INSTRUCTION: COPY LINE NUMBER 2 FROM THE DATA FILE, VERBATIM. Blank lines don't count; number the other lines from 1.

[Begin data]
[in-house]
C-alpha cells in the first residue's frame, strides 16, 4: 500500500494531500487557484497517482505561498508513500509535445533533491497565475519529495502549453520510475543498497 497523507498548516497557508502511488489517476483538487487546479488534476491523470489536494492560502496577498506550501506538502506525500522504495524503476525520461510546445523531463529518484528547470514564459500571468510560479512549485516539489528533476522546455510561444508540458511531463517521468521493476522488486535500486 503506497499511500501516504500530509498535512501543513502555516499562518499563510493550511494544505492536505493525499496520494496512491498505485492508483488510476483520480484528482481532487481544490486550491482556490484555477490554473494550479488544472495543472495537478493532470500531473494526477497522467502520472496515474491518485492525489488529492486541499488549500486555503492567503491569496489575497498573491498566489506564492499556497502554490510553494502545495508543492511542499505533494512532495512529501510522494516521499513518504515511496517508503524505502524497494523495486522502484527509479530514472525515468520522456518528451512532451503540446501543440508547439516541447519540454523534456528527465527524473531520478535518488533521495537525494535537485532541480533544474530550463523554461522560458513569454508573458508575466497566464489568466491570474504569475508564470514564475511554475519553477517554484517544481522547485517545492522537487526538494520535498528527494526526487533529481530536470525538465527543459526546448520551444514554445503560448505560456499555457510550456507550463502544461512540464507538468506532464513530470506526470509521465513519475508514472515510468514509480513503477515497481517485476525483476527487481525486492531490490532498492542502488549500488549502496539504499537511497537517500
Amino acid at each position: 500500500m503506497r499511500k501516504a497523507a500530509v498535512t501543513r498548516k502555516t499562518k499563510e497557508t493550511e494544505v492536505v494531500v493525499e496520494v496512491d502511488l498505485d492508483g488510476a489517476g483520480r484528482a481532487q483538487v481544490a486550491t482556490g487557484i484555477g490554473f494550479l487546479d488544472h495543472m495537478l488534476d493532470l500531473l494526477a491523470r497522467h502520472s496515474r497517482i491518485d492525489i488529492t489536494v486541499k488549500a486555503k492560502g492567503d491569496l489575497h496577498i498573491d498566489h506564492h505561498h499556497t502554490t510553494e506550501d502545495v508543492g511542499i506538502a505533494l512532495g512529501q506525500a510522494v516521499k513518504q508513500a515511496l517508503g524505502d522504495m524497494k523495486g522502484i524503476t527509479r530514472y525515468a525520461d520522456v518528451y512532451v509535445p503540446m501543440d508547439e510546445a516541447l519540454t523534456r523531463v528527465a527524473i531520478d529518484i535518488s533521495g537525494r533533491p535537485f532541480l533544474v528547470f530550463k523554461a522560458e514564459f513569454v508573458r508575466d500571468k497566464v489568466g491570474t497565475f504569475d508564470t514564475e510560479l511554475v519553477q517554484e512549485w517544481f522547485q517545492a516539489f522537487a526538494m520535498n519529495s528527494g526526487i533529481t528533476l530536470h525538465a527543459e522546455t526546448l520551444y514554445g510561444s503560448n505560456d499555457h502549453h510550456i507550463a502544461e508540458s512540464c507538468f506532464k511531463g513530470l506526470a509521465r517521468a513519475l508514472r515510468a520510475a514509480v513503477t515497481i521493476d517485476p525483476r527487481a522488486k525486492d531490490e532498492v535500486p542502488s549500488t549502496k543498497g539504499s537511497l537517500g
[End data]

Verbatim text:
C-alpha cells in the first residue's frame, strides 16, 4: 500500500494531500487557484497517482505561498508513500509535445533533491497565475519529495502549453520510475543498497 497523507498548516497557508502511488489517476483538487487546479488534476491523470489536494492560502496577498506550501506538502506525500522504495524503476525520461510546445523531463529518484528547470514564459500571468510560479512549485516539489528533476522546455510561444508540458511531463517521468521493476522488486535500486 503506497499511500501516504500530509498535512501543513502555516499562518499563510493550511494544505492536505493525499496520494496512491498505485492508483488510476483520480484528482481532487481544490486550491482556490484555477490554473494550479488544472495543472495537478493532470500531473494526477497522467502520472496515474491518485492525489488529492486541499488549500486555503492567503491569496489575497498573491498566489506564492499556497502554490510553494502545495508543492511542499505533494512532495512529501510522494516521499513518504515511496517508503524505502524497494523495486522502484527509479530514472525515468520522456518528451512532451503540446501543440508547439516541447519540454523534456528527465527524473531520478535518488533521495537525494535537485532541480533544474530550463523554461522560458513569454508573458508575466497566464489568466491570474504569475508564470514564475511554475519553477517554484517544481522547485517545492522537487526538494520535498528527494526526487533529481530536470525538465527543459526546448520551444514554445503560448505560456499555457510550456507550463502544461512540464507538468506532464513530470506526470509521465513519475508514472515510468514509480513503477515497481517485476525483476527487481525486492531490490532498492542502488549500488549502496539504499537511497537517500